managing editor of ProPublica since its inception in 2008. He recently co-authored an article with Matt Isaacs and Lowell Bergman on casino magnate Sheldon Adelson, the biggest Republican donor in the 2012 election. It’s called "Inside the Investigation of Leading Republican Money Man Sheldon Adelson." The story was co-published with PBS FRONTLINE and the Investigative Reporting Program of the University of California.
freelancer with the Huffington Post and other publications. He spent two decades covering money and politics for the National Journal and the Center for Public Integrity. He’s been reporting on Sheldon Adelson since 2008.
As Senate Republicans block the DISCLOSE Act, legislation that would unmask anonymous campaign donors, we look at Sheldon Adelson, a major donor behind Republican campaigns. Adelson has pledged to donate $100 million to defeat President Obama but is now coming under new scrutiny for possible violations of federal anti-bribery law and ties to Chinese organized crime stemming from efforts to build casinos and other projects in Macau. An investigation by ProPublica, PBS "Frontline" and the Investigative Reporting Program at the University of California found Adelson may have violated the Foreign Corrupt Practices Act when he instructed a top executive to give $700,000 to a Macau legislator who aided his company’s efforts there. We’re joined by Stephen Engelberg, managing editor of ProPublica, and by Peter Stone, a journalist who has spent two decades covering money and politics and has been reporting on Adelson since 2008. "I think it [the report] comes at an embarrassing time, potentially embarrassing time, for Adelson and for a number of Republican groups who have received incredibly large donations from him in this cycle," says Stone. "He is now backing Romney. His overriding concern is to defeat President Obama." [includes rush transcript]
NERMEEN SHAIKH: We turn now to big money and the 2012 political race. For the second day in a row, Senate Republicans blocked an effort by Democrats Tuesday to require political fundraising groups to reveal their anonymous contributors. In a pair of votes, supporters of the DISCLOSE Act of 2012 fell short of the 60 votes needed to clear a Republican procedural hurdle. The bill was drafted amid an outcry that political organizations were exploiting a tax law provision allowing certain so-called "social welfare" groups to collect unlimited contributions without disclosing their donors.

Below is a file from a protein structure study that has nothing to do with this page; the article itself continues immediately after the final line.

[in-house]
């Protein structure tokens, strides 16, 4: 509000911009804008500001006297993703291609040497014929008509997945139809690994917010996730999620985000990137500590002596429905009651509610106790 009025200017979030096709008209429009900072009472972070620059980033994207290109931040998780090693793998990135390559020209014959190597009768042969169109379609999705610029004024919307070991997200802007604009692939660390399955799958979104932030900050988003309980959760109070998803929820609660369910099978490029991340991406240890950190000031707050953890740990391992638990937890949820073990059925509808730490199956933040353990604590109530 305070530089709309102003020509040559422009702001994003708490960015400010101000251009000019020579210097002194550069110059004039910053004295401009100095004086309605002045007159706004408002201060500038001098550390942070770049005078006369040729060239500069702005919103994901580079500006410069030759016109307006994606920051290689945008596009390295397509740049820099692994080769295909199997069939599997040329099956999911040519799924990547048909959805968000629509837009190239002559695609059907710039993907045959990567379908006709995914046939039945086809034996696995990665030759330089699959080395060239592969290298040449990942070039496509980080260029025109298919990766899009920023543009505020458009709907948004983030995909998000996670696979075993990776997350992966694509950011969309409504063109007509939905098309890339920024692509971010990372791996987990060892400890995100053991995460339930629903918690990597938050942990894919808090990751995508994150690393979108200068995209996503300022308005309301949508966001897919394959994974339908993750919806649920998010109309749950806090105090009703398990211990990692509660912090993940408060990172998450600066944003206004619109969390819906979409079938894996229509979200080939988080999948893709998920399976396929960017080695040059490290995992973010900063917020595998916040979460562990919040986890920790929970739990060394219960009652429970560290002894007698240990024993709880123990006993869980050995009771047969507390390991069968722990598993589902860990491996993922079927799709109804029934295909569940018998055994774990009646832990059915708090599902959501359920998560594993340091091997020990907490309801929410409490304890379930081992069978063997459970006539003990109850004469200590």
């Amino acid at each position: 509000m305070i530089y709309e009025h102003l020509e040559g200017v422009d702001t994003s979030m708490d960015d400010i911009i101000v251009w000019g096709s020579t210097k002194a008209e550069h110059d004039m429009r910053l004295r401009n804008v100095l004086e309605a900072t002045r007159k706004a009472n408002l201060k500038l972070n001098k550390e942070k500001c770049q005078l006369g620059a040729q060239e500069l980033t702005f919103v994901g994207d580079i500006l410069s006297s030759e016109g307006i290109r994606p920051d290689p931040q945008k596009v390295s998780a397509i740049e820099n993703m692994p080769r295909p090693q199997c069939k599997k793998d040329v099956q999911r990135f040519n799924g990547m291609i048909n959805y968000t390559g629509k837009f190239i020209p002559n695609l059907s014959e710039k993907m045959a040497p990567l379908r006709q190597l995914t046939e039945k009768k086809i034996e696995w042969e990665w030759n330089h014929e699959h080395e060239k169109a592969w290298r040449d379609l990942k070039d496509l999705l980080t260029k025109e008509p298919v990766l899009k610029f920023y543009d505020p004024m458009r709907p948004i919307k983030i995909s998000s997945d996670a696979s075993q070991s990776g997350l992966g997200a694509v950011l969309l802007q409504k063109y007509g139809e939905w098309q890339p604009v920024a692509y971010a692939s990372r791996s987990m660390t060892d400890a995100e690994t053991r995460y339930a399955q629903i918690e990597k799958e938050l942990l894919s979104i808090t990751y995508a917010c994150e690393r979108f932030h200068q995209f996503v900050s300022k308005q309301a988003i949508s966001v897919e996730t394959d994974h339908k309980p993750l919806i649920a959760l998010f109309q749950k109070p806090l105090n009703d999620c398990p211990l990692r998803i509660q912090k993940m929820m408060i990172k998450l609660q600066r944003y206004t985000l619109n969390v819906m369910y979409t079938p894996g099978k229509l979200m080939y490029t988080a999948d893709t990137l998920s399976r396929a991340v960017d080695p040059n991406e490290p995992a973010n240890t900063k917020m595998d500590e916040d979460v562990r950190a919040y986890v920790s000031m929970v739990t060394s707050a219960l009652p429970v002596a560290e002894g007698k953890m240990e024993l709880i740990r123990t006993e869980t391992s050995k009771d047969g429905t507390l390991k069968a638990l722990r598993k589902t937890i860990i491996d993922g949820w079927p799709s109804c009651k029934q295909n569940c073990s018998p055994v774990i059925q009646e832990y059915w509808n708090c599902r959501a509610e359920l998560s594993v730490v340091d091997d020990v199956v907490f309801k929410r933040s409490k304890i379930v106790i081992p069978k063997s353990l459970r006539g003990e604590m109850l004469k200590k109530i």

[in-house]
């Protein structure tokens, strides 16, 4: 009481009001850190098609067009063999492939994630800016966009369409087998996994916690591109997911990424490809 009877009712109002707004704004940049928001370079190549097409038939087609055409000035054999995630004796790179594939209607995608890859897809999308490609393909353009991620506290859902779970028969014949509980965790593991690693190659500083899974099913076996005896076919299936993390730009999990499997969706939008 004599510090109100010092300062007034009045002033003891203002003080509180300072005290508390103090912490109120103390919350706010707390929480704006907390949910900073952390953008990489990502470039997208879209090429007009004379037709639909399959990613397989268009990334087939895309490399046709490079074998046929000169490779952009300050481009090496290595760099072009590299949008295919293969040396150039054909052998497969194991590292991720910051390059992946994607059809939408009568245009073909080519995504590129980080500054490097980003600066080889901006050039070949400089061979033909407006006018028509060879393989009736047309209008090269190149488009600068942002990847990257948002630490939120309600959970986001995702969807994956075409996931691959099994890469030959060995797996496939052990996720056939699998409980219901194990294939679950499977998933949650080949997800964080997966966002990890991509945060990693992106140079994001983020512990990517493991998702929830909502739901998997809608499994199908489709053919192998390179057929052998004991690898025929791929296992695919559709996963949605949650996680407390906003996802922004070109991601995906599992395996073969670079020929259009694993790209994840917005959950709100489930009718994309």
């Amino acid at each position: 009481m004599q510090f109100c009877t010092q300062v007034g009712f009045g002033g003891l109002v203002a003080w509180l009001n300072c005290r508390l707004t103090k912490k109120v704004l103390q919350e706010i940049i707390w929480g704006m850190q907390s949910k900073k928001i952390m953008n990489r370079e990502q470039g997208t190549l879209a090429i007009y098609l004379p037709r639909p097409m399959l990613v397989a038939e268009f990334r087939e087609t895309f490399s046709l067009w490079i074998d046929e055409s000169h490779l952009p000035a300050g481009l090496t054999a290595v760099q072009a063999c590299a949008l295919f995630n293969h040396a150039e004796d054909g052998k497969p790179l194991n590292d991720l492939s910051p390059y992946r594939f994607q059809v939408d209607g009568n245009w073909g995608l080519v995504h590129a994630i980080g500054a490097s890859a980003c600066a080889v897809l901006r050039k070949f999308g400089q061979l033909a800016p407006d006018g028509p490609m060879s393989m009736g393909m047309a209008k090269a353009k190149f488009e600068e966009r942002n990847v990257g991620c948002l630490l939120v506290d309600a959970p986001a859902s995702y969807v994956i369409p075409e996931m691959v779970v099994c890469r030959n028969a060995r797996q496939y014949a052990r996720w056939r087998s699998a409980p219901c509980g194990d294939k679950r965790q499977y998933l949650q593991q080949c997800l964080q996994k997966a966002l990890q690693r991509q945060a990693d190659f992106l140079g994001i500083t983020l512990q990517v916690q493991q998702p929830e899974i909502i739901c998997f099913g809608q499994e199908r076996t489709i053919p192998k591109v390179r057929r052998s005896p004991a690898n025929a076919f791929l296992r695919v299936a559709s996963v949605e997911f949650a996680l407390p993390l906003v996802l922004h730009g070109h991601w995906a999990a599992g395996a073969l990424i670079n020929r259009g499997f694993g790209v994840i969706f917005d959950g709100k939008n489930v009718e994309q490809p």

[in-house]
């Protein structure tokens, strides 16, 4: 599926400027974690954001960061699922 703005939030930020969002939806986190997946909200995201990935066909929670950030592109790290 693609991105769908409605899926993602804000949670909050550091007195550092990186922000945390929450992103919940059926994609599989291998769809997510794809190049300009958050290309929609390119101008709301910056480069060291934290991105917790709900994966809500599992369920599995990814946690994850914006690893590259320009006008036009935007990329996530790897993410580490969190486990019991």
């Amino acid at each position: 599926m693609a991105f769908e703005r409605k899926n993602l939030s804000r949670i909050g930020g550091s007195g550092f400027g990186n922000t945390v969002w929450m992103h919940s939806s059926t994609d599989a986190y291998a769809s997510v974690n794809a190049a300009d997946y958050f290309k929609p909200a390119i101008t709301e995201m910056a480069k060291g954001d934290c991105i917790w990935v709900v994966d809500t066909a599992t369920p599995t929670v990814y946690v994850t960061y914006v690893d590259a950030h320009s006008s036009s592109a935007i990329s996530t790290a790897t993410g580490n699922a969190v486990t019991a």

The Senate votes come at a time when the biggest Republican donor in the 2012 election, casino magnate Sheldon Adelson, faces fresh scrutiny for possible violations of federal anti-bribery law and ties to Chinese organized crime. The potential violations stem from Adelson’s efforts to build casinos and other projects in Macau.
AMY GOODMAN: An investigation by the University of California, ProPublica and PBS FRONTLINE found Adelson may have violated the Foreign Corrupt Practices Act when he instructed a top executive to give $700,000 to a Macau legislator who aided his company’s efforts there. Officials are also probing possible ties between Adelson’s company, Las Vegas Sands, and Chinese organized crime. He has given tens of millions of dollars to Newt Gingrich, Mitt Romney and other Republican causes, and has spoken of spending upwards of $100 million to defeat President Obama in the next election.
For more, we’re joined by Stephen Engelberg, managing editor of ProPublica. He co-authored the article on Sheldon Adelson with Matt Isaacs and Lowell Bergman. It’s called "Inside the Investigation of Leading Republican Money Man Sheldon Adelson," the story co-published with PBS FRONTLINE and the Investigative Reporting Program of the University of California.
Welcome to Democracy Now!, Stephen. Lay out exactly what you found.
STEPHEN ENGELBERG: Well, this is a story—it’s a fascinating story—about a man, Sheldon Adelson, who has a casino in Las Vegas and decides to go where the real money is, which turns out to be Macau. It’s a peninsula right on the edge of China. Macau, like Hong Kong, is a place that used to be another colony. You know, it was a Portuguese colony, becomes part of China. In the mainland China, gambling is illegal. Not only is gambling illegal, but you can’t collect gambling debt, so there are no casinos in China. The Chinese go to Macau to gamble. And when I say "go," I mean in large numbers. The handle of gambling for Las Vegas is $8 billion a year, Macau $32 billion a year.
So, about—you know, in about 2001 or so, the Chinese opened up to American companies coming in. Adelson is among the very first to seize this opportunity, even though, in fact, Macau is a notoriously difficult place to do business. The gambling has historically involved Chinese organized crime. That’s how the gamblers get from the mainland to Macau. So you have to kind of deal with that. The politics is very tricky. But he got a gaming license and set to work building casinos. And everything was going swimmingly until the fall of 2008, when the American economy collapsed. And, by the way, the Chinese suddenly cut off visas to Macau, significantly sort of scaled them back.